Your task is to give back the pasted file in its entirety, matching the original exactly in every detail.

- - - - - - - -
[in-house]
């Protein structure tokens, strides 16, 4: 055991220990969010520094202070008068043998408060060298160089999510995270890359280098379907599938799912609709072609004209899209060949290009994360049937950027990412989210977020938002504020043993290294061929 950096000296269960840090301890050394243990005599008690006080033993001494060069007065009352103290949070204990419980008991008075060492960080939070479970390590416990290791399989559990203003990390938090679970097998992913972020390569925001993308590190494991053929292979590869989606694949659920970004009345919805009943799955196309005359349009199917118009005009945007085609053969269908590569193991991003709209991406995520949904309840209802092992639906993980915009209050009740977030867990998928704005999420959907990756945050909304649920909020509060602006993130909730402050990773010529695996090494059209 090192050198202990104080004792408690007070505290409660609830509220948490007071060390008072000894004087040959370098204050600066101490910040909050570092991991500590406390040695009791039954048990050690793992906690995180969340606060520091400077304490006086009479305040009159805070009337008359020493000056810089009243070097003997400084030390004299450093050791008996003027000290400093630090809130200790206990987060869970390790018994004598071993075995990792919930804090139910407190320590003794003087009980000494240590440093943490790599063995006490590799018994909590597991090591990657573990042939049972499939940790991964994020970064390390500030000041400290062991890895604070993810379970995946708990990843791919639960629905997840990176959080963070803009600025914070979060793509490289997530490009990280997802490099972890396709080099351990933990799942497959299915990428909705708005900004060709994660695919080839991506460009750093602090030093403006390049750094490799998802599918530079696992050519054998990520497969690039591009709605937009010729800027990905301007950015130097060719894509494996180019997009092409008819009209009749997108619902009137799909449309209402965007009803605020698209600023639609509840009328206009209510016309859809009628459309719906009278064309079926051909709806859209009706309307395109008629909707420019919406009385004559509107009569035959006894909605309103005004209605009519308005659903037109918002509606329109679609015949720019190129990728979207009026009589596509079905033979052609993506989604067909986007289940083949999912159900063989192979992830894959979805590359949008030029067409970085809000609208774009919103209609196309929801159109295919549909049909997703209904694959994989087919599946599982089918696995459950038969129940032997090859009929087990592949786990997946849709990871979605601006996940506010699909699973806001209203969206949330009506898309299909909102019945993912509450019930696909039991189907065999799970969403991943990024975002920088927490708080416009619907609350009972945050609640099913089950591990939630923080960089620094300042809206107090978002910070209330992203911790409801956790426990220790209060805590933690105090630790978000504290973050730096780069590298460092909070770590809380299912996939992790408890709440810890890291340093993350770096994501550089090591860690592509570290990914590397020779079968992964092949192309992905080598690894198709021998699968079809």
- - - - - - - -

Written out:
[in-house]
């Protein structure tokens, strides 16, 4: 055991220990969010520094202070008068043998408060060298160089999510995270890359280098379907599938799912609709072609004209899209060949290009994360049937950027990412989210977020938002504020043993290294061929 950096000296269960840090301890050394243990005599008690006080033993001494060069007065009352103290949070204990419980008991008075060492960080939070479970390590416990290791399989559990203003990390938090679970097998992913972020390569925001993308590190494991053929292979590869989606694949659920970004009345919805009943799955196309005359349009199917118009005009945007085609053969269908590569193991991003709209991406995520949904309840209802092992639906993980915009209050009740977030867990998928704005999420959907990756945050909304649920909020509060602006993130909730402050990773010529695996090494059209 090192050198202990104080004792408690007070505290409660609830509220948490007071060390008072000894004087040959370098204050600066101490910040909050570092991991500590406390040695009791039954048990050690793992906690995180969340606060520091400077304490006086009479305040009159805070009337008359020493000056810089009243070097003997400084030390004299450093050791008996003027000290400093630090809130200790206990987060869970390790018994004598071993075995990792919930804090139910407190320590003794003087009980000494240590440093943490790599063995006490590799018994909590597991090591990657573990042939049972499939940790991964994020970064390390500030000041400290062991890895604070993810379970995946708990990843791919639960629905997840990176959080963070803009600025914070979060793509490289997530490009990280997802490099972890396709080099351990933990799942497959299915990428909705708005900004060709994660695919080839991506460009750093602090030093403006390049750094490799998802599918530079696992050519054998990520497969690039591009709605937009010729800027990905301007950015130097060719894509494996180019997009092409008819009209009749997108619902009137799909449309209402965007009803605020698209600023639609509840009328206009209510016309859809009628459309719906009278064309079926051909709806859209009706309307395109008629909707420019919406009385004559509107009569035959006894909605309103005004209605009519308005659903037109918002509606329109679609015949720019190129990728979207009026009589596509079905033979052609993506989604067909986007289940083949999912159900063989192979992830894959979805590359949008030029067409970085809000609208774009919103209609196309929801159109295919549909049909997703209904694959994989087919599946599982089918696995459950038969129940032997090859009929087990592949786990997946849709990871979605601006996940506010699909699973806001209203969206949330009506898309299909909102019945993912509450019930696909039991189907065999799970969403991943990024975002920088927490708080416009619907609350009972945050609640099913089950591990939630923080960089620094300042809206107090978002910070209330992203911790409801956790426990220790209060805590933690105090630790978000504290973050730096780069590298460092909070770590809380299912996939992790408890709440810890890291340093993350770096994501550089090591860690592509570290990914590397020779079968992964092949192309992905080598690894198709021998699968079809």